Mixed results for Green party in Nelson

Matt Lawrey is flanked by family and supporters at his election party at Lambretta's in Nelson.
BRADEN FASTIER/STUFF

Matt Lawrey is flanked by family and supporters at his election party at Lambretta's in Nelson.

The Greens pulled fewer party votes in Nelson than in 2014, but candidate Matt Lawrey drew nearly triple the votes of his predecessor for the electorate tick.

Lawrey said the candidate vote was "by far and away bigger than anything the Greens have achieved before" in Nelson.

"I think the interesting part for the Nelson campaign is when you look at the local race, the Labour party candidate result was down 11 per cent on 2014, the National party candidate result was down 25 per cent, and our result was up 141 per cent, so I think that tells you what we've achieved."

Lawrey was joined by supporters and his campaign team at Lambretta's in Nelson on Saturday night, and said it was great to have everyone there.

"I think we shook things up and gave Nick a fright, and I actually know National Party people in this town who have told me that's one of the things they've appreciated about the campaign, they think we really made him work for it and they like that."

He said while some had questioned the decision to have two left-wing candidates, it came down to "how you view democracy".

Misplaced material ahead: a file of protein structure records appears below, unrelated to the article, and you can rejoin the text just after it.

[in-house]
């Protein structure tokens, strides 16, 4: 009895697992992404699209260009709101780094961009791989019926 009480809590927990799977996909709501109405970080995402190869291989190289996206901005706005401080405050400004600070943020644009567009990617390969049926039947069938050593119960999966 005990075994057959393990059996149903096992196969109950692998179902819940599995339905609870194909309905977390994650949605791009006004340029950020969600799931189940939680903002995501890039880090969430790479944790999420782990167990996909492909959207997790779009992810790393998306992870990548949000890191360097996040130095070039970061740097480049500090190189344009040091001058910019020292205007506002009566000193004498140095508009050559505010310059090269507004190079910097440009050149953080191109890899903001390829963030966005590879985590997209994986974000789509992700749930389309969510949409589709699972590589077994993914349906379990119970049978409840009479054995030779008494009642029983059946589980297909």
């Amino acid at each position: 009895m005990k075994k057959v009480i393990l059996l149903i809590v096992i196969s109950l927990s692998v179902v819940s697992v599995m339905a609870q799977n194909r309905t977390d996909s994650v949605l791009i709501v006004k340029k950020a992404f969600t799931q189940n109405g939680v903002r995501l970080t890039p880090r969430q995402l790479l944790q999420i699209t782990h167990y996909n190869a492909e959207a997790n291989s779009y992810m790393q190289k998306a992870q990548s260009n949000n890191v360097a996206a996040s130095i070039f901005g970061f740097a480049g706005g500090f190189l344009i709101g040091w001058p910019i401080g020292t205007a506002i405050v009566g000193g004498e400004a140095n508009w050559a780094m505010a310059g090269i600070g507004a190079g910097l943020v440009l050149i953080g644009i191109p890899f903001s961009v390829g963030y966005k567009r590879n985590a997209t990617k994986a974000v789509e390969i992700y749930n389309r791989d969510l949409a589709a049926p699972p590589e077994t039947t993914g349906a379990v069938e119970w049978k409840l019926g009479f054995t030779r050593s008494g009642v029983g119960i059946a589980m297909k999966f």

"My view is if you have people who believe in a political party, and they want to support that political party, that's what they should do."

He said campaigning for an electorate also helped grow the party vote.

"In the end, the party vote is what counts and our campaign helped keep the Green party vote up and helped keep us in parliament and I think that would have been a disaster if we had actually lost our place ..."

The Green party vote in Nelson in the 2014 election was at 5381 votes, or 14.14 per cent of the party vote; in Nelson this election it was 6.7 per cent, which although down on last election, was still higher than the Green Party's overall result across the country this year.

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Lawrey said the controversy around Metiria Turei may have had more of an impact than he'd predicted.

"I think, looking at the final result, probably there was a lingering effect but I don't think it's that significant and I think what you see is a whole lot of people giving their party vote to Labour, and that hopefully will help us change the government which is what we set out to do."

 For Lawrey, it's back to the Nelson City Council table, a role he said he "loves", and he'll still be active on local issues including the Southern Link.

"5582 more people voted for candidates opposed to the Southern Link, that is Rachel Boyack, Sue Sara and me, than for the candidate who supports it, Nick Smith."

He said Smith "constantly exaggerates" the level of support for the Link, and that result might indicate that.

"We just wait with baited breath for the next phase of the Southern Link saga," he said.

Fellow Nelson City councillor Kate Fulton also missed out on her bid for Green MP, but in the West Coast-Tasman electorate.

However Fulton had not been campaigning for the candidate tick, but rather aiming to grow the party vote for the Greens.

"It's a pretty big electorate, and a huge job, trying to connect with so many groups of people over so many issues ... I have really enjoyed the experience of being part of a political party ... and realising I have a shared voice," Fulton said.

She said in local government she could often feel like a minority voice, but being part of the Green team had given her "more surety" in her work as a city councillor.

 - Stuff

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